In view of the lack of supportive records, it was decided it would be difficult to defend the claim and a settlement was effected to compensate the patient for the destruction of the abutment teeth and the costs involved for further restorations of these teeth in the future.

Learning point

Unless conversations and warnings are recorded contemporaneously in the notes, they may well be deemed not to have occurred if a problem subsequently arises and the patient presents a different version of events to that presented by the dentist.

Case study 2: Out of shape

A middle-aged female patient had badly imbricated lower incisor teeth. She responded to an advertisement placed by a dentist who declared a special interest in cosmetic dentistry.

After an initial consultation, various options were outlined in her treatment plan that ranged from orthodontic treatment and crowns, to the most conservative option of reshaping the tooth using enamel reduction and the selective addition of bonded composite. The patient was unsure about using fixed orthodontic treatment, even though it could achieve more than selective reshaping, so she opted to have the four lower incisor teeth crowned.

After having the crowns fitted, the patient was still unhappy with the appearance of her lower incisors. Although the buccal aspects of the teeth were now aligned, any view from above the incisal edges (the patient was short in stature so this became an important consideration) would reveal a strikingly excessive lingual to buccal width of the two teeth that had previously been instanding. As a result, the patient refused to pay for the crowns and threatened legal action.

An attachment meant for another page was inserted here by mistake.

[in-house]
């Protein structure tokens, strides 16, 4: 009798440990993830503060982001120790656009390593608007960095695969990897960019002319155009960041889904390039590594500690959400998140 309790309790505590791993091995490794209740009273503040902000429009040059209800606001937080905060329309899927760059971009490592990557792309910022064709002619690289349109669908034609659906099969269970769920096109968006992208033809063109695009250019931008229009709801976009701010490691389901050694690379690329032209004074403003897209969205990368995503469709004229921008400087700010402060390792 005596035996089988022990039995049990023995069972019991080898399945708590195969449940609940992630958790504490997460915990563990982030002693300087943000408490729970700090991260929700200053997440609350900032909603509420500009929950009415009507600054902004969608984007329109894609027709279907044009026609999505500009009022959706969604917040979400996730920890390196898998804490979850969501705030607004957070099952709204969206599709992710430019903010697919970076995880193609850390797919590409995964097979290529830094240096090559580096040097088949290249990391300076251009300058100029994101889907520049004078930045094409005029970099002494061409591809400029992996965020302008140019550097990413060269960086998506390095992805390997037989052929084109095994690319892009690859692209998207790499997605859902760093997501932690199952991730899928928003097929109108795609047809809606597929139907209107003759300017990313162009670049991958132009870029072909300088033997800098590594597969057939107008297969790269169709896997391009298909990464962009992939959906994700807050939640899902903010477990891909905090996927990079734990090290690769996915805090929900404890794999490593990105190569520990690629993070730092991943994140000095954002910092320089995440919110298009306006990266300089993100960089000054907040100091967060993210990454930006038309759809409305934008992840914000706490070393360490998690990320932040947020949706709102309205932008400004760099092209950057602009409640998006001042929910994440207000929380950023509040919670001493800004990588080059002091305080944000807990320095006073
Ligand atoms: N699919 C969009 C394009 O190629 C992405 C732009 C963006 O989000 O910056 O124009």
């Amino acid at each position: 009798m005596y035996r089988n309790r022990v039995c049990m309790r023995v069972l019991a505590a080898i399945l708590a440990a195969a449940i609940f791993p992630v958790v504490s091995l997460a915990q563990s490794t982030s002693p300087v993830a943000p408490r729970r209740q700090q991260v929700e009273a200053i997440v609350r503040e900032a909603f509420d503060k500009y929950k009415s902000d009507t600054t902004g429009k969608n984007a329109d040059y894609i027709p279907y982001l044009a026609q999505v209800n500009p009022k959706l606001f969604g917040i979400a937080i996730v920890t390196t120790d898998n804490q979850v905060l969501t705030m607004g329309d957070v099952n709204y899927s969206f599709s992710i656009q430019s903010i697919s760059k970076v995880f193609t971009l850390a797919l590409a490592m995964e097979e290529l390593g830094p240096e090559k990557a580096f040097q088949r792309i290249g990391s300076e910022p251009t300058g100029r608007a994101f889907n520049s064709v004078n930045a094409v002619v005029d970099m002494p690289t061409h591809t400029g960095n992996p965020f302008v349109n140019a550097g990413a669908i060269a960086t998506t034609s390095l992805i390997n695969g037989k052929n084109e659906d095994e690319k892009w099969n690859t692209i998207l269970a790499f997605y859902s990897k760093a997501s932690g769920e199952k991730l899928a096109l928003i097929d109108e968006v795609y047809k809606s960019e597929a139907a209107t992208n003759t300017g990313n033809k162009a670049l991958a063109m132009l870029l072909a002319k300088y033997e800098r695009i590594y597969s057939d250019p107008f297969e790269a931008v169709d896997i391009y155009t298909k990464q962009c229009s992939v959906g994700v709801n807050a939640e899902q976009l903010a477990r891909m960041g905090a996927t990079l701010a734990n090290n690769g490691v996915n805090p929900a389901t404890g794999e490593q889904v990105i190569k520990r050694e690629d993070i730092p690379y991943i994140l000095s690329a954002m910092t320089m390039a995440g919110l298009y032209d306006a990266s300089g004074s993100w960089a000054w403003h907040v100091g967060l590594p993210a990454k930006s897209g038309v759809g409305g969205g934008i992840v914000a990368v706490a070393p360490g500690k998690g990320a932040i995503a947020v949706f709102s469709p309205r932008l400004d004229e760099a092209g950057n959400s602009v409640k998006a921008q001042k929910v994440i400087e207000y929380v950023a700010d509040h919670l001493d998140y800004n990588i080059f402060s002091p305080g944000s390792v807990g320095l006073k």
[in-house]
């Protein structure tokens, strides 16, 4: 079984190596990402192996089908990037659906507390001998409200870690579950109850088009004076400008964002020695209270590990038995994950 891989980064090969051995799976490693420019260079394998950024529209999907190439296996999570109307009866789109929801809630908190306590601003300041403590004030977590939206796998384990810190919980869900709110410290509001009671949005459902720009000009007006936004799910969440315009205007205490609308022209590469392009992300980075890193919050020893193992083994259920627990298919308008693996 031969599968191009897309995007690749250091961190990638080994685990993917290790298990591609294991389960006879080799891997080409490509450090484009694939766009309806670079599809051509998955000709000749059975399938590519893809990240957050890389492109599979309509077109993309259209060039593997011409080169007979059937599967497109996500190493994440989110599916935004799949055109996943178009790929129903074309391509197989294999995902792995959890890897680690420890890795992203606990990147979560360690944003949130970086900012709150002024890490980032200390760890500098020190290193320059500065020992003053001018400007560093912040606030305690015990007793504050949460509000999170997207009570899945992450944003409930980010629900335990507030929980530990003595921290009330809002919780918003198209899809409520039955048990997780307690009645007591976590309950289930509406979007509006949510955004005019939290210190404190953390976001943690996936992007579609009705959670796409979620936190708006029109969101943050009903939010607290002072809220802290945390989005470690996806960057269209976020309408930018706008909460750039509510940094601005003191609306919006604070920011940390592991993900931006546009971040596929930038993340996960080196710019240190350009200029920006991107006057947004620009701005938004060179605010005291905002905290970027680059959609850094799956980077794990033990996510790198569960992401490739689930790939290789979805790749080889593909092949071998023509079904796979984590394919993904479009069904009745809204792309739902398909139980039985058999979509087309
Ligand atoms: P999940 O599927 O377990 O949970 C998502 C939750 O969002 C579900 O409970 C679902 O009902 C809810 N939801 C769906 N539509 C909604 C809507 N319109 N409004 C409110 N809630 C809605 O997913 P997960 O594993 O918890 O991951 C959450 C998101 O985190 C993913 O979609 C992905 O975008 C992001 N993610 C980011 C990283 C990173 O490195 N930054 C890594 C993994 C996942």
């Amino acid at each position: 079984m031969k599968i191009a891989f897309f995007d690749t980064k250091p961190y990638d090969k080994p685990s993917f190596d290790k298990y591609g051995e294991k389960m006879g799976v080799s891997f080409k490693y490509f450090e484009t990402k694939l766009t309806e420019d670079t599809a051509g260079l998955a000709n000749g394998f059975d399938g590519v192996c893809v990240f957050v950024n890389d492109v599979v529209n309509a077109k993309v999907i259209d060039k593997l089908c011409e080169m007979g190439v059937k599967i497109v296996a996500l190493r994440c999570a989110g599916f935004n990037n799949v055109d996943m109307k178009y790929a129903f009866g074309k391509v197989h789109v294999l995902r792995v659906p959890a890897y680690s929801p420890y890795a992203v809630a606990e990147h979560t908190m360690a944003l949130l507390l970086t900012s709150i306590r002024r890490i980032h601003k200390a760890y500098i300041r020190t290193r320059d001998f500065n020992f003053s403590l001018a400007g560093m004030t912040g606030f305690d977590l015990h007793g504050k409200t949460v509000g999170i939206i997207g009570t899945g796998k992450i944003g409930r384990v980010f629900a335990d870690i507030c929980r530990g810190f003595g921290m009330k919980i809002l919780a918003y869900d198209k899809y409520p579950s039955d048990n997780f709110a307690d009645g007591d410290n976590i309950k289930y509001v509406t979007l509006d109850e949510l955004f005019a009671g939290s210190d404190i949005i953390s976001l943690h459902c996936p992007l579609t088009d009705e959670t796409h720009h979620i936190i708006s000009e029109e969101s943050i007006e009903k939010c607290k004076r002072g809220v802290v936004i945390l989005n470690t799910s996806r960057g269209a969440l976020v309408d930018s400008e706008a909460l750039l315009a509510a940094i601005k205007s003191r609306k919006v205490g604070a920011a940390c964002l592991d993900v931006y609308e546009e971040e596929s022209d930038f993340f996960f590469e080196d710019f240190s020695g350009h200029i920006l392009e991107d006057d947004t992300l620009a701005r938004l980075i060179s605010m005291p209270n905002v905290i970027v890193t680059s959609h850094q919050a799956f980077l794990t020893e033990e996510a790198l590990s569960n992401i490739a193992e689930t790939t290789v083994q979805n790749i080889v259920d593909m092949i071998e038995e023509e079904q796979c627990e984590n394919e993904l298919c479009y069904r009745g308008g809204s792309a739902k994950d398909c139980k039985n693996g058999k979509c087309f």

On investigating the background to the case, it transpired that the patient had been shown several ‘before’ and ‘after’ pictures of cases where crowded and badly angulated teeth had been corrected into normal alignment. In none of these cases had there been any instance where a tooth ended up with excessive buccal to lingual width, and nor had there been any discussion of this possibility in the pre-treatment consultation between dentist and patient.

An expert opinion was sought, which stated that given the original position of the teeth it was never likely to be possible to create well-aligned teeth of normal dimensions without devitalising the teeth and placing posts and cores. This fact had not been considered or discussed with the patient and as a result the dentist was vulnerable to a successful claim, given that treatment had been provided without informed consent. Dental Protection assisted the dentist to achieve an amicable settlement without the involvement of attorneys.

Learning point

Whatever the treatment plan, all options need to be given to the patient in order for them to give valid consent to the treatment that is finally selected. If the information provided by the clinician to the patient is incomplete or not accurate, the consent process is very likely to be challenged if the patient is dissatisfied with the outcome.